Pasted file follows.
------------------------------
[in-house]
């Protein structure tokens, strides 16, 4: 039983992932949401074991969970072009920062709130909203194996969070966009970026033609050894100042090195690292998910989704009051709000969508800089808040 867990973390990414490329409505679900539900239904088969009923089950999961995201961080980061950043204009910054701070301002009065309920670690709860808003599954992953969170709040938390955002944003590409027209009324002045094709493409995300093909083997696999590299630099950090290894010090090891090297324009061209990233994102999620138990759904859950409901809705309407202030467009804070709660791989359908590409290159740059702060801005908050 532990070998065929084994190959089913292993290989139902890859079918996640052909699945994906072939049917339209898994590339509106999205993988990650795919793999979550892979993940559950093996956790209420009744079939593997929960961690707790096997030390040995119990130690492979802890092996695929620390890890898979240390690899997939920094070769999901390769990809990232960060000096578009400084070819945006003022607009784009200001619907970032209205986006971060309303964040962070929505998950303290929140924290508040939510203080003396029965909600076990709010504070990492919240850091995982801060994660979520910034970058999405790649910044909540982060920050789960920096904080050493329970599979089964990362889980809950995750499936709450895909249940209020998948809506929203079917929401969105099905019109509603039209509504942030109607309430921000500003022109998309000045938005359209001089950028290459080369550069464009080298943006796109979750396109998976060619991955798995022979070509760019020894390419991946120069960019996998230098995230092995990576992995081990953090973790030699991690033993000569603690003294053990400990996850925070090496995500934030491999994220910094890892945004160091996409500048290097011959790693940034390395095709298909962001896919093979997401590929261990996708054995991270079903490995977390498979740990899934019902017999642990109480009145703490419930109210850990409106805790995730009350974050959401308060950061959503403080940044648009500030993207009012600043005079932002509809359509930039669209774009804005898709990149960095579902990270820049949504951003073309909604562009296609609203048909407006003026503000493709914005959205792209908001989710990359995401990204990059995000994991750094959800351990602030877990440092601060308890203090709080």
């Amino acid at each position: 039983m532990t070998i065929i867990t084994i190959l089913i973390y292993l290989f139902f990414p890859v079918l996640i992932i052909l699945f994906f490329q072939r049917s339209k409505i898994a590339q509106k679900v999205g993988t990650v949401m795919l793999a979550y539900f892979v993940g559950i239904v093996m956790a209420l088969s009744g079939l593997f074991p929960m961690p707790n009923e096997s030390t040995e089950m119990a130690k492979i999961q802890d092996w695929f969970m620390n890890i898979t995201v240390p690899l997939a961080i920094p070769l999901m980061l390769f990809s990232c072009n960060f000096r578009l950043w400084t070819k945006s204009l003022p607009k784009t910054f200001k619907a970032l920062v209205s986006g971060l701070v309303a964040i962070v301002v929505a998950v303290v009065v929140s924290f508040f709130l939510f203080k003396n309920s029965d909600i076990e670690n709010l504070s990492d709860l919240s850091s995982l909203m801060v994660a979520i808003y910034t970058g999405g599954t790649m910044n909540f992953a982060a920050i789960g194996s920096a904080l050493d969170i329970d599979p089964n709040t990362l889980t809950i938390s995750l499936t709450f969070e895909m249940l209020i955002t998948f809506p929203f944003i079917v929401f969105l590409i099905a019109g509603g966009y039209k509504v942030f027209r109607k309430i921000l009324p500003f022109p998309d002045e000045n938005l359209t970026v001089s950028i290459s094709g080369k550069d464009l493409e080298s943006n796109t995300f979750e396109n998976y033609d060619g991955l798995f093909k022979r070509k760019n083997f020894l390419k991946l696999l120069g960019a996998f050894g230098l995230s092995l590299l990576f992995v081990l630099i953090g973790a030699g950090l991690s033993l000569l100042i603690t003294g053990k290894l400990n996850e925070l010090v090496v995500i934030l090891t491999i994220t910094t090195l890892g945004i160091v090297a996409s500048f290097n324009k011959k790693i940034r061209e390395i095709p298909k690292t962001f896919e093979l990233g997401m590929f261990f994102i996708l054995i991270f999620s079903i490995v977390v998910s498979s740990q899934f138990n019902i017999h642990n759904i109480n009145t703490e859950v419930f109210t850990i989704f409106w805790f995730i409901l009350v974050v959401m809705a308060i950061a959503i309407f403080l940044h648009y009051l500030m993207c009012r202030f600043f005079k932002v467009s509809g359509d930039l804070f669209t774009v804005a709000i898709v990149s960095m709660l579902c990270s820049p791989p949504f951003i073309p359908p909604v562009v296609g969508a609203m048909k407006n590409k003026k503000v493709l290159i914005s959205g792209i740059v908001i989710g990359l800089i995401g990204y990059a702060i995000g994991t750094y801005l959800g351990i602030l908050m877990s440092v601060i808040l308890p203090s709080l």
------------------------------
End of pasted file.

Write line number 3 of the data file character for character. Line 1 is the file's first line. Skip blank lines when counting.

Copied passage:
């Amino acid at each position: 039983m532990t070998i065929i867990t084994i190959l089913i973390y292993l290989f139902f990414p890859v079918l996640i992932i052909l699945f994906f490329q072939r049917s339209k409505i898994a590339q509106k679900v999205g993988t990650v949401m795919l793999a979550y539900f892979v993940g559950i239904v093996m956790a209420l088969s009744g079939l593997f074991p929960m961690p707790n009923e096997s030390t040995e089950m119990a130690k492979i999961q802890d092996w695929f969970m620390n890890i898979t995201v240390p690899l997939a961080i920094p070769l999901m980061l390769f990809s990232c072009n960060f000096r578009l950043w400084t070819k945006s204009l003022p607009k784009t910054f200001k619907a970032l920062v209205s986006g971060l701070v309303a964040i962070v301002v929505a998950v303290v009065v929140s924290f508040f709130l939510f203080k003396n309920s029965d909600i076990e670690n709010l504070s990492d709860l919240s850091s995982l909203m801060v994660a979520i808003y910034t970058g999405g599954t790649m910044n909540f992953a982060a920050i789960g194996s920096a904080l050493d969170i329970d599979p089964n709040t990362l889980t809950i938390s995750l499936t709450f969070e895909m249940l209020i955002t998948f809506p929203f944003i079917v929401f969105l590409i099905a019109g509603g966009y039209k509504v942030f027209r109607k309430i921000l009324p500003f022109p998309d002045e000045n938005l359209t970026v001089s950028i290459s094709g080369k550069d464009l493409e080298s943006n796109t995300f979750e396109n998976y033609d060619g991955l798995f093909k022979r070509k760019n083997f020894l390419k991946l696999l120069g960019a996998f050894g230098l995230s092995l590299l990576f992995v081990l630099i953090g973790a030699g950090l991690s033993l000569l100042i603690t003294g053990k290894l400990n996850e925070l010090v090496v995500i934030l090891t491999i994220t910094t090195l890892g945004i160091v090297a996409s500048f290097n324009k011959k790693i940034r061209e390395i095709p298909k690292t962001f896919e093979l990233g997401m590929f261990f994102i996708l054995i991270f999620s079903i490995v977390v998910s498979s740990q899934f138990n019902i017999h642990n759904i109480n009145t703490e859950v419930f109210t850990i989704f409106w805790f995730i409901l009350v974050v959401m809705a308060i950061a959503i309407f403080l940044h648009y009051l500030m993207c009012r202030f600043f005079k932002v467009s509809g359509d930039l804070f669209t774009v804005a709000i898709v990149s960095m709660l579902c990270s820049p791989p949504f951003i073309p359908p909604v562009v296609g969508a609203m048909k407006n590409k003026k503000v493709l290159i914005s959205g792209i740059v908001i989710g990359l800089i995401g990204y990059a702060i995000g994991t750094y801005l959800g351990i602030l908050m877990s440092v601060i808040l308890p203090s709080l």